Printed from https://www.writing.com/main/view_item/item_id/2250917-Whisperer
by Sumojo
Rated: 13+ · Fiction · Contest Entry · #2250917
Clarence felt let down by his friend of forty years. should he perhaps not have listened
1457 words

Blackpool 1985

         ‘Where’s Peggy tonight?’

         ‘Gone to Bingo, Jimmy. Thank God.’ Clarence stretched out his legs toward the gas-fire, ‘I couldn’t bear to listen to her voice for one more minute today. I swear I nearly did something drastic.’

          ‘She has a piercing tone, alright. I’ll give you that,’ Jimmy agreed

         Clarence impersonated his wife’s voice. ‘What are you doing, Clarence? Have you mowed the lawn? You said you’d do it yesterday and there you are, just sitting in that old chair.’

         Jimmy laughed, turned to his friend and whispered, ‘Ever thought of doin’ her in, old chap?’

         ’You may well joke, but yes, it has crossed my mind, occasionally.’

          ‘Just how would you do it, though? You wouldn’t want to get caught and spend the rest of your life in the nick, now would you?’ Jimmy’s eyes widened. ‘I’d be lost without you, mate.’

         Clarence turned to look at his friend. ‘Aye, we’ve been through a lot together, haven’t we, Jim, me lad?’ he said softly.

         ‘Nearly all our lives, really. When was it exactly we were first introduced?’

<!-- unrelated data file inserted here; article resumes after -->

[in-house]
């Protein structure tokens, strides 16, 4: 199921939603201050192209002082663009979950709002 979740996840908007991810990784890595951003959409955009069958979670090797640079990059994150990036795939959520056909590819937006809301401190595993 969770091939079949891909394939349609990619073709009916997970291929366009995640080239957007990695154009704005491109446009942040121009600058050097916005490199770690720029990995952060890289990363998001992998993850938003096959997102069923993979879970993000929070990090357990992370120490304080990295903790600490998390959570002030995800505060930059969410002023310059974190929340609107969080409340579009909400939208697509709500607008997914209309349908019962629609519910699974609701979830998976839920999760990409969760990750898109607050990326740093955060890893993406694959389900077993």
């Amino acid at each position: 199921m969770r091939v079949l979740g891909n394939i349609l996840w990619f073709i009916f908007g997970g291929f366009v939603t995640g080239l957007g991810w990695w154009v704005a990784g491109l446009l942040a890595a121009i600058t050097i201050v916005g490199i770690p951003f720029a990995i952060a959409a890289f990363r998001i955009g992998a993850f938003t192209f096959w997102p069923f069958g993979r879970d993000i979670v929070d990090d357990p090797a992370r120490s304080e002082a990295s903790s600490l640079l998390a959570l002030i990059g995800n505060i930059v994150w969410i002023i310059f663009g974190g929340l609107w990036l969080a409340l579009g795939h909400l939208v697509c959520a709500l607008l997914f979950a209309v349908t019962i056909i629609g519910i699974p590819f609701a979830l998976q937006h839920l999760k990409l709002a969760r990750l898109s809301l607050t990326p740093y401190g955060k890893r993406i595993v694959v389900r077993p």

’During the war, when we entertained the troops.’ Clarence reflected, ‘I enjoyed my time in the army. The entertainment corps was a good gig, just keeping up the morale of the lads.’ He paused, remembering those days. ‘We did a good job, didn’t we, mate?’

         Jimmy chuckled.

         The pair sat in companionable silence for a while. The ticking of the grandfather clock, the only sound. When the chimes struck ten, Clarence jumped out of his chair. ‘You’d better get cracking, Jimmy. Peggy will be home soon. The last game finishes at nine-thirty.’

         ’That’s okay, Pal. I’ll say goodnight then.’

         ’Goodnight, old friend.’

Ten minutes later, Peggy hung her coat in the hall. Clarence looked up from the TV.

         ‘Hello, dear, any luck tonight?’

         ‘That Mrs Jenkins won the jackpot, again.’ She scowled.

         ’Had a nice time, though?’

         Peggy glared at her husband; her lips pursed like a cat’s bottom. ‘And what have you been doing?’

         ‘Just waiting, all alone, for you to come home.’

         ’You’ve had that Jimmy around again,’ she said accusingly.

          ‘Not at all, I know you don’t much like him.’

         ‘You should just get rid of him. He’s not good for you.’

         ‘It’s only occasionally. We go back a long way.’ Clarence defended his friend. ‘And anyway, he’s harmless.’ Clarence hoisted his body out of the armchair. ‘I’m going to bed.’


The next time Jimmy paid a visit, Peggy was visiting one of her bingo friends in hospital. He perched on Clarences’s arm rest. ‘It’s been a while, Clarence, how’s things?’

         ‘To tell you the truth, Jimmy, not good. I’ve been wanting to talk to you, but you know how Peggy is where you’re concerned.’

         ‘You’re looking tired out, mate. Is there anything I can do to help?’